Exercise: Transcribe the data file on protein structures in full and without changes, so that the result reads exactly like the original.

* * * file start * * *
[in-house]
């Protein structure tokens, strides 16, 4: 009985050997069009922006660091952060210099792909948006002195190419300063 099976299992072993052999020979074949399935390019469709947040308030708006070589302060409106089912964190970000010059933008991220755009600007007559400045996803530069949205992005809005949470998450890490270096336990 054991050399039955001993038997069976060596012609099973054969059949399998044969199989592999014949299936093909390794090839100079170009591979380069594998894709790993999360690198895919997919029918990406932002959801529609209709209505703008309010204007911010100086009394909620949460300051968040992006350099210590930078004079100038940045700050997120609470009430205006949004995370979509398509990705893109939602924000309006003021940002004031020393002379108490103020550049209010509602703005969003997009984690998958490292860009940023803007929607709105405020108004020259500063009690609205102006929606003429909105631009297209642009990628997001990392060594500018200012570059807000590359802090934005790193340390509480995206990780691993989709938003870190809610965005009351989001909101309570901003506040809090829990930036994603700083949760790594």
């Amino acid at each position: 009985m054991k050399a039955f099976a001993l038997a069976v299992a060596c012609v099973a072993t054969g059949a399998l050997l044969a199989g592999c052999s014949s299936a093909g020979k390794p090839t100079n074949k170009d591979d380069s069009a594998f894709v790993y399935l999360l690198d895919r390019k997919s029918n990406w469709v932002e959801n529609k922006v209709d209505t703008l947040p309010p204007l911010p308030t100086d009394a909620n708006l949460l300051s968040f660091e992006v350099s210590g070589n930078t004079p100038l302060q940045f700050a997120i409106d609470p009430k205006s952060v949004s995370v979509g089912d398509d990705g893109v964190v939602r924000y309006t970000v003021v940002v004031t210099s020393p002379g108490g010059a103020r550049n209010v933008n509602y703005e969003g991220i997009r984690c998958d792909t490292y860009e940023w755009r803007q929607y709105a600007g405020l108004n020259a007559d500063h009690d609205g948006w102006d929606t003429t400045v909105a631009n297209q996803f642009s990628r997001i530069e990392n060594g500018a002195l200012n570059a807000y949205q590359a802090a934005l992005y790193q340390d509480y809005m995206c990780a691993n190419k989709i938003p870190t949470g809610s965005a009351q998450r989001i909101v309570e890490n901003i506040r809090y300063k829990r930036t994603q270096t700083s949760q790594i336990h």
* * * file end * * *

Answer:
[in-house]
């Protein structure tokens, strides 16, 4: 009985050997069009922006660091952060210099792909948006002195190419300063 099976299992072993052999020979074949399935390019469709947040308030708006070589302060409106089912964190970000010059933008991220755009600007007559400045996803530069949205992005809005949470998450890490270096336990 054991050399039955001993038997069976060596012609099973054969059949399998044969199989592999014949299936093909390794090839100079170009591979380069594998894709790993999360690198895919997919029918990406932002959801529609209709209505703008309010204007911010100086009394909620949460300051968040992006350099210590930078004079100038940045700050997120609470009430205006949004995370979509398509990705893109939602924000309006003021940002004031020393002379108490103020550049209010509602703005969003997009984690998958490292860009940023803007929607709105405020108004020259500063009690609205102006929606003429909105631009297209642009990628997001990392060594500018200012570059807000590359802090934005790193340390509480995206990780691993989709938003870190809610965005009351989001909101309570901003506040809090829990930036994603700083949760790594």
């Amino acid at each position: 009985m054991k050399a039955f099976a001993l038997a069976v299992a060596c012609v099973a072993t054969g059949a399998l050997l044969a199989g592999c052999s014949s299936a093909g020979k390794p090839t100079n074949k170009d591979d380069s069009a594998f894709v790993y399935l999360l690198d895919r390019k997919s029918n990406w469709v932002e959801n529609k922006v209709d209505t703008l947040p309010p204007l911010p308030t100086d009394a909620n708006l949460l300051s968040f660091e992006v350099s210590g070589n930078t004079p100038l302060q940045f700050a997120i409106d609470p009430k205006s952060v949004s995370v979509g089912d398509d990705g893109v964190v939602r924000y309006t970000v003021v940002v004031t210099s020393p002379g108490g010059a103020r550049n209010v933008n509602y703005e969003g991220i997009r984690c998958d792909t490292y860009e940023w755009r803007q929607y709105a600007g405020l108004n020259a007559d500063h009690d609205g948006w102006d929606t003429t400045v909105a631009n297209q996803f642009s990628r997001i530069e990392n060594g500018a002195l200012n570059a807000y949205q590359a802090a934005l992005y790193q340390d509480y809005m995206c990780a691993n190419k989709i938003p870190t949470g809610s965005a009351q998450r989001i909101v309570e890490n901003i506040r809090y300063k829990r930036t994603q270096t700083s949760q790594i336990h």